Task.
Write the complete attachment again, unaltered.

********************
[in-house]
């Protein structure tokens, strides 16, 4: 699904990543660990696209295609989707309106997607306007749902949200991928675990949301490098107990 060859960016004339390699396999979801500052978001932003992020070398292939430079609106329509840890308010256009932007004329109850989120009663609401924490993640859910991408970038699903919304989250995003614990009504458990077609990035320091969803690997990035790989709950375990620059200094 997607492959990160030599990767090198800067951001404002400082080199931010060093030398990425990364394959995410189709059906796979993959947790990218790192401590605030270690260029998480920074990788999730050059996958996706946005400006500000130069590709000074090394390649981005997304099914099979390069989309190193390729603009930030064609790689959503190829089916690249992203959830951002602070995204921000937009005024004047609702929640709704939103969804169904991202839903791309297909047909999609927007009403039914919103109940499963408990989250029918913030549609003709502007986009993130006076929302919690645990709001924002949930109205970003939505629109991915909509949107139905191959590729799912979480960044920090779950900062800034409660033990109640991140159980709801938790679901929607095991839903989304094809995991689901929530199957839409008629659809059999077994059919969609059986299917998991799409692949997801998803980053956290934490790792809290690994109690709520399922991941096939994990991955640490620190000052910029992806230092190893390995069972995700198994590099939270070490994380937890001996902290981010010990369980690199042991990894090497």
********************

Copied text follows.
[in-house]
């Protein structure tokens, strides 16, 4: 699904990543660990696209295609989707309106997607306007749902949200991928675990949301490098107990 060859960016004339390699396999979801500052978001932003992020070398292939430079609106329509840890308010256009932007004329109850989120009663609401924490993640859910991408970038699903919304989250995003614990009504458990077609990035320091969803690997990035790989709950375990620059200094 997607492959990160030599990767090198800067951001404002400082080199931010060093030398990425990364394959995410189709059906796979993959947790990218790192401590605030270690260029998480920074990788999730050059996958996706946005400006500000130069590709000074090394390649981005997304099914099979390069989309190193390729603009930030064609790689959503190829089916690249992203959830951002602070995204921000937009005024004047609702929640709704939103969804169904991202839903791309297909047909999609927007009403039914919103109940499963408990989250029918913030549609003709502007986009993130006076929302919690645990709001924002949930109205970003939505629109991915909509949107139905191959590729799912979480960044920090779950900062800034409660033990109640991140159980709801938790679901929607095991839903989304094809995991689901929530199957839409008629659809059999077994059919969609059986299917998991799409692949997801998803980053956290934490790792809290690994109690709520399922991941096939994990991955640490620190000052910029992806230092190893390995069972995700198994590099939270070490994380937890001996902290981010010990369980690199042991990894090497």